In Facebook’s Tom Versus Time, the GOAT (Greatest of All-Time) NFL Quarterback Tom Brady asked, “What are you willing to do and what are you willing to give up to be the best that you can be?”
I work on myself. I don’t work on others. Through my own trials and tribulations, I’ve found that what I must give up, more than what I must do, makes a profound difference. A lot of times, I kind of know what I need to do, to become the greater-than version of myself. So, I just do it. Just train. What I must keep giving up takes a whole lot more from me. Just saying.
In Aikido class, we practiced ikkyo, nikkyo, sankyo, and yonkyo techniques (all wrist locks) for the uke (the attacker) grabbing the wrist of the nage (the one receiving attack). As the nage, I stand straight and tall. I don’t look at the attacker. I look at the world in front of me. I apply the technique to myself, whether that’s ikkyo or sankyo. The attack and the attacker are irrelevant. It’s only me against me.
As the uke, I also apply the technique to myself. I put my arm and body into position for ikkyo or sankyo. I move into the danger, into what I fear. It’s about what I must give up. I give up my fear within me. As I took the falls to the Aikido mat, Ishibashi Sensei said to me, “Don’t jam your toes.”
My fear in taking those falls is that I might injure my knees. I have old knee injuries from 30 years of Aikido and structural imperfections including my flat feet. I’ve healed in working with my acupuncturist, Dr. Pan, my chiropractors, the late Victor Shibata and Ali Oshinomi, and by reinventing my Aikido falling technique for the last couple of years with Ishibashi Sensei.
When I take the falls for the ikkyo technique, I fall forward making contact with my chest, first, then with my legs. I fear that I’ll slam my knees on the fall. So, I instinctively jam my toes to the Aikido mat, instead of landing on the top of my feet flat to the mat. Sensei reminded me not to jam my toes, to land on my chest, land on the top of the quads of my legs. My knees would be safe. I know in my mind what I must do.
In the bigger picture, I train in giving up my fear within, letting go of my fear. No, I don’t always do it properly. Still, I keep giving up my fear, little by little. Take my baby steps. I keep giving up my fear by going into my fear, taking my falls.
As with most of my fear within me, it sources from the past. Working with my therapist Lance revealed that my fear originated from thinking that I’m not good enough, that I suck. Growing up at home, I lived in constant fear of Dad. I feared that I would never be good enough for him. I feared that I never would be enough. Period. That destructive self-sentence sustained throughout most of my adulthood.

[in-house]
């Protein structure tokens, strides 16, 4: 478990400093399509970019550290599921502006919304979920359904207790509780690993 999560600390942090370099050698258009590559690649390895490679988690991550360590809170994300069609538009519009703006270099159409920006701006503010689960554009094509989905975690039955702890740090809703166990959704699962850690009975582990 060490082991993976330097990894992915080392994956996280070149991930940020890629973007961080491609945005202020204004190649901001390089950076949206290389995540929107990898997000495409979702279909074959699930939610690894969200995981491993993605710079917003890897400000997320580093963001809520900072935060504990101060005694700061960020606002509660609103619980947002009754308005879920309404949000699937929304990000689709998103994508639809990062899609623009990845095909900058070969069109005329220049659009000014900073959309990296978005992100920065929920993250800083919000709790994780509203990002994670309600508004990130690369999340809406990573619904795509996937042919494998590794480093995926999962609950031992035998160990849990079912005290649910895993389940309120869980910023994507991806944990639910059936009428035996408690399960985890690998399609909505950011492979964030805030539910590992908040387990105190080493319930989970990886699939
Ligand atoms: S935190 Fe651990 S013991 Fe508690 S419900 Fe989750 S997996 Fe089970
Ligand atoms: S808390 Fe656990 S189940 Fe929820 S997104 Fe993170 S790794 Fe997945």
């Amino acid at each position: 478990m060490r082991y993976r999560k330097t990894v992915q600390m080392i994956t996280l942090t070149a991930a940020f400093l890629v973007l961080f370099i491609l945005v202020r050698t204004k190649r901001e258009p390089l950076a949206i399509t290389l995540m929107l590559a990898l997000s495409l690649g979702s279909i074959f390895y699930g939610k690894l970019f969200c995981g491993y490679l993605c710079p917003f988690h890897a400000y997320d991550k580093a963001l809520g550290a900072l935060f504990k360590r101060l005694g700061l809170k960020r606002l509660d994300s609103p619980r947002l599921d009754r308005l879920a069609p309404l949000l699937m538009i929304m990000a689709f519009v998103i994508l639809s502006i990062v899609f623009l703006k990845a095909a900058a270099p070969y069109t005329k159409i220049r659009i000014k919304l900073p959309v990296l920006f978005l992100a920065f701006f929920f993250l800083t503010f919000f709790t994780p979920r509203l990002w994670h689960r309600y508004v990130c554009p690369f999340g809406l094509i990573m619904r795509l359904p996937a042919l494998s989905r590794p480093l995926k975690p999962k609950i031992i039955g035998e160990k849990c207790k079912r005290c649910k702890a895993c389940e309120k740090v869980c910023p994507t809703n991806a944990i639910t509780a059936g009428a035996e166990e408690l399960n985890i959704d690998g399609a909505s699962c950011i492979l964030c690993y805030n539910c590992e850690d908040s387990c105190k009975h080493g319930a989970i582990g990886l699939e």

Fortunately, as a younger man, I trained in Aikido. I trained with the late Mizukami Sensei and Ishibashi Sensei. They generated the space for me to be me, to be enough, to just train. I didn’t have to get somewhere or try to be someone else. I had the generous space to release my fear within, to keep giving that up, invent the greater-than versions of myself.
In my rigorous training and therapy, I got that my fear and suffering were never really about Dad. It’s only me against me. That I overcome myself. Aikido Founder Morihei Ueshiba said, “True victory is victory over oneself.” I work on myself. I don’t work on others. I don’t blame others. I don’t blame Dad.
The late Mizukami Sensei said, “Take a glancing blow if you have to. You’re going to get away scot-free.” I took the glancing blows of my less than ideal childhood. I train to love myself for who I am and to forgive myself for who I’m not. Sensei would always say, “Make it work.” Over the 25 years of training with him, I got that Sensei also meant, “Make your life work.” I make my life work. Just train.
I just train. I keep giving up my fear within me. No, that fear within may never completely disappear. Yet, it’s not about the outcome but the journey to free myself. Just saying.
I believe that we all have that fear within ourselves, whether that’s the aftermath of past fear or the fear of just not living up to expectations, either those of others or us. That fear within us may never go away. Yet, we can keep giving up our fear within over, and over, and over, and over again. Practice. Just train.
Life is about the journey. It’s not like you have to get somewhere. It’s about you being free to be yourself. Free to be enough. Just saying. Amen.
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